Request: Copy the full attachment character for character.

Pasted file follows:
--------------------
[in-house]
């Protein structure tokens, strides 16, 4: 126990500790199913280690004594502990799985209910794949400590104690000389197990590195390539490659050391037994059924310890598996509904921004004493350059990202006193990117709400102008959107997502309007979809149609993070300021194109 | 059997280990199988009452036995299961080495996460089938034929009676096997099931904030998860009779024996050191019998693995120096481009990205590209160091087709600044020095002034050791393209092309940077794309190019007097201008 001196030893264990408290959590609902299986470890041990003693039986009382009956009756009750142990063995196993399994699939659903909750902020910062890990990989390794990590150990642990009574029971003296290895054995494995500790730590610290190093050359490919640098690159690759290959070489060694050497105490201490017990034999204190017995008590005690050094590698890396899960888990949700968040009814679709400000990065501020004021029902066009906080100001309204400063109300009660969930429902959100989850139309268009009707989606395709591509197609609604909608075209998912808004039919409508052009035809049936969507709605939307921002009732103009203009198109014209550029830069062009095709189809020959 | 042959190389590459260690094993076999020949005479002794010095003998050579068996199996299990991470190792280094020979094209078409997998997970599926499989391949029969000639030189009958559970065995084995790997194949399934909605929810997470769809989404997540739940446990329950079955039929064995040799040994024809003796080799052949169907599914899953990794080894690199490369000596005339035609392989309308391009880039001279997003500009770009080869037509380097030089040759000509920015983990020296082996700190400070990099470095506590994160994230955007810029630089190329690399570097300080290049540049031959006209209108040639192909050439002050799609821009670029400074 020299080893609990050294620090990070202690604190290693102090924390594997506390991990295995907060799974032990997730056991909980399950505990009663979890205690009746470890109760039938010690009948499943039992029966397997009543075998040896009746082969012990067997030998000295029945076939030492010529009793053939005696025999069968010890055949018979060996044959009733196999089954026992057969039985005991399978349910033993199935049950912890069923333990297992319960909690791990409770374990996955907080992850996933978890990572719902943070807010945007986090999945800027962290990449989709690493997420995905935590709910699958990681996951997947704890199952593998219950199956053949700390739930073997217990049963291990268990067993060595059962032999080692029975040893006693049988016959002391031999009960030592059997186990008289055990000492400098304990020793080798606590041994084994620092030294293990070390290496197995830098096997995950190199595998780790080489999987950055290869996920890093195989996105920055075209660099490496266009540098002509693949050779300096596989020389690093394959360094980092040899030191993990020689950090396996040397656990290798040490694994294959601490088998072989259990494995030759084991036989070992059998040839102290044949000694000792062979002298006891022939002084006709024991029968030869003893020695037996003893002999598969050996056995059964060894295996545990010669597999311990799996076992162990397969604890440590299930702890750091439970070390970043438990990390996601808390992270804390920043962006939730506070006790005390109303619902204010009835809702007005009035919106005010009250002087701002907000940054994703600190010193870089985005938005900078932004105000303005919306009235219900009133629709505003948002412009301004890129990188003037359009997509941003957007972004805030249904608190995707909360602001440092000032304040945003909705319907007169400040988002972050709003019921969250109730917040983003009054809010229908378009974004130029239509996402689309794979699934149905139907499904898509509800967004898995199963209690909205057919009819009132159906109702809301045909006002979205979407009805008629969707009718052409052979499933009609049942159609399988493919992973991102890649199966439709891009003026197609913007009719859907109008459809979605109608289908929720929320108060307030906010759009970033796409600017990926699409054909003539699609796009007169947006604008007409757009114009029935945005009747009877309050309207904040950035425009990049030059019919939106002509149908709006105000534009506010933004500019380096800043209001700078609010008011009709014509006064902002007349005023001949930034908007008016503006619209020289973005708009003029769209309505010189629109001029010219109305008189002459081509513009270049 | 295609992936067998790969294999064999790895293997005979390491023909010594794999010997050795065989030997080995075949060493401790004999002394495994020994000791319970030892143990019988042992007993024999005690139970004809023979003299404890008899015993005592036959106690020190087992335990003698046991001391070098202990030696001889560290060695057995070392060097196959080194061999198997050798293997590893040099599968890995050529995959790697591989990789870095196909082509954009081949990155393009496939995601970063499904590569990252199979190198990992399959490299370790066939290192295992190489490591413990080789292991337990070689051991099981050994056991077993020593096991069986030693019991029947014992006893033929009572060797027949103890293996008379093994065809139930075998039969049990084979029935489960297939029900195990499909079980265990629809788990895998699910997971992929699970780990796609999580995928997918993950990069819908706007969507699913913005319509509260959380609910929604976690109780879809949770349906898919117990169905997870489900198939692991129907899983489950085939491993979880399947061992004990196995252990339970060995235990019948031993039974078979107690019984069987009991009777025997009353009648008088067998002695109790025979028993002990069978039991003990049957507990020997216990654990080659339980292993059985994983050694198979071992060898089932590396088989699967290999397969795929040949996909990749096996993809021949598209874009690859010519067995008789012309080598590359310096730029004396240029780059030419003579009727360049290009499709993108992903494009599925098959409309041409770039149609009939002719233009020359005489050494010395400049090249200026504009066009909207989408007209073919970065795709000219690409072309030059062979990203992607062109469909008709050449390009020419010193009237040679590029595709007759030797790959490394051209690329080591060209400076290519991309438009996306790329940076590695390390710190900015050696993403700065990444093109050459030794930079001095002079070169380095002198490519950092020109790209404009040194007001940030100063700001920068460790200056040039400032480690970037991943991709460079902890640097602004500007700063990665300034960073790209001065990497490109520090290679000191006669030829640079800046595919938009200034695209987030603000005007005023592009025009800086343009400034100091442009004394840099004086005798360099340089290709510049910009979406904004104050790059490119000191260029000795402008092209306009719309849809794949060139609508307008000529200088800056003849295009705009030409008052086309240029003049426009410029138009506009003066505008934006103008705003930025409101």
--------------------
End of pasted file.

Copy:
[in-house]
């Protein structure tokens, strides 16, 4: 126990500790199913280690004594502990799985209910794949400590104690000389197990590195390539490659050391037994059924310890598996509904921004004493350059990202006193990117709400102008959107997502309007979809149609993070300021194109 | 059997280990199988009452036995299961080495996460089938034929009676096997099931904030998860009779024996050191019998693995120096481009990205590209160091087709600044020095002034050791393209092309940077794309190019007097201008 001196030893264990408290959590609902299986470890041990003693039986009382009956009756009750142990063995196993399994699939659903909750902020910062890990990989390794990590150990642990009574029971003296290895054995494995500790730590610290190093050359490919640098690159690759290959070489060694050497105490201490017990034999204190017995008590005690050094590698890396899960888990949700968040009814679709400000990065501020004021029902066009906080100001309204400063109300009660969930429902959100989850139309268009009707989606395709591509197609609604909608075209998912808004039919409508052009035809049936969507709605939307921002009732103009203009198109014209550029830069062009095709189809020959 | 042959190389590459260690094993076999020949005479002794010095003998050579068996199996299990991470190792280094020979094209078409997998997970599926499989391949029969000639030189009958559970065995084995790997194949399934909605929810997470769809989404997540739940446990329950079955039929064995040799040994024809003796080799052949169907599914899953990794080894690199490369000596005339035609392989309308391009880039001279997003500009770009080869037509380097030089040759000509920015983990020296082996700190400070990099470095506590994160994230955007810029630089190329690399570097300080290049540049031959006209209108040639192909050439002050799609821009670029400074 020299080893609990050294620090990070202690604190290693102090924390594997506390991990295995907060799974032990997730056991909980399950505990009663979890205690009746470890109760039938010690009948499943039992029966397997009543075998040896009746082969012990067997030998000295029945076939030492010529009793053939005696025999069968010890055949018979060996044959009733196999089954026992057969039985005991399978349910033993199935049950912890069923333990297992319960909690791990409770374990996955907080992850996933978890990572719902943070807010945007986090999945800027962290990449989709690493997420995905935590709910699958990681996951997947704890199952593998219950199956053949700390739930073997217990049963291990268990067993060595059962032999080692029975040893006693049988016959002391031999009960030592059997186990008289055990000492400098304990020793080798606590041994084994620092030294293990070390290496197995830098096997995950190199595998780790080489999987950055290869996920890093195989996105920055075209660099490496266009540098002509693949050779300096596989020389690093394959360094980092040899030191993990020689950090396996040397656990290798040490694994294959601490088998072989259990494995030759084991036989070992059998040839102290044949000694000792062979002298006891022939002084006709024991029968030869003893020695037996003893002999598969050996056995059964060894295996545990010669597999311990799996076992162990397969604890440590299930702890750091439970070390970043438990990390996601808390992270804390920043962006939730506070006790005390109303619902204010009835809702007005009035919106005010009250002087701002907000940054994703600190010193870089985005938005900078932004105000303005919306009235219900009133629709505003948002412009301004890129990188003037359009997509941003957007972004805030249904608190995707909360602001440092000032304040945003909705319907007169400040988002972050709003019921969250109730917040983003009054809010229908378009974004130029239509996402689309794979699934149905139907499904898509509800967004898995199963209690909205057919009819009132159906109702809301045909006002979205979407009805008629969707009718052409052979499933009609049942159609399988493919992973991102890649199966439709891009003026197609913007009719859907109008459809979605109608289908929720929320108060307030906010759009970033796409600017990926699409054909003539699609796009007169947006604008007409757009114009029935945005009747009877309050309207904040950035425009990049030059019919939106002509149908709006105000534009506010933004500019380096800043209001700078609010008011009709014509006064902002007349005023001949930034908007008016503006619209020289973005708009003029769209309505010189629109001029010219109305008189002459081509513009270049 | 295609992936067998790969294999064999790895293997005979390491023909010594794999010997050795065989030997080995075949060493401790004999002394495994020994000791319970030892143990019988042992007993024999005690139970004809023979003299404890008899015993005592036959106690020190087992335990003698046991001391070098202990030696001889560290060695057995070392060097196959080194061999198997050798293997590893040099599968890995050529995959790697591989990789870095196909082509954009081949990155393009496939995601970063499904590569990252199979190198990992399959490299370790066939290192295992190489490591413990080789292991337990070689051991099981050994056991077993020593096991069986030693019991029947014992006893033929009572060797027949103890293996008379093994065809139930075998039969049990084979029935489960297939029900195990499909079980265990629809788990895998699910997971992929699970780990796609999580995928997918993950990069819908706007969507699913913005319509509260959380609910929604976690109780879809949770349906898919117990169905997870489900198939692991129907899983489950085939491993979880399947061992004990196995252990339970060995235990019948031993039974078979107690019984069987009991009777025997009353009648008088067998002695109790025979028993002990069978039991003990049957507990020997216990654990080659339980292993059985994983050694198979071992060898089932590396088989699967290999397969795929040949996909990749096996993809021949598209874009690859010519067995008789012309080598590359310096730029004396240029780059030419003579009727360049290009499709993108992903494009599925098959409309041409770039149609009939002719233009020359005489050494010395400049090249200026504009066009909207989408007209073919970065795709000219690409072309030059062979990203992607062109469909008709050449390009020419010193009237040679590029595709007759030797790959490394051209690329080591060209400076290519991309438009996306790329940076590695390390710190900015050696993403700065990444093109050459030794930079001095002079070169380095002198490519950092020109790209404009040194007001940030100063700001920068460790200056040039400032480690970037991943991709460079902890640097602004500007700063990665300034960073790209001065990497490109520090290679000191006669030829640079800046595919938009200034695209987030603000005007005023592009025009800086343009400034100091442009004394840099004086005798360099340089290709510049910009979406904004104050790059490119000191260029000795402008092209306009719309849809794949060139609508307008000529200088800056003849295009705009030409008052086309240029003049426009410029138009506009003066505008934006103008705003930025409101």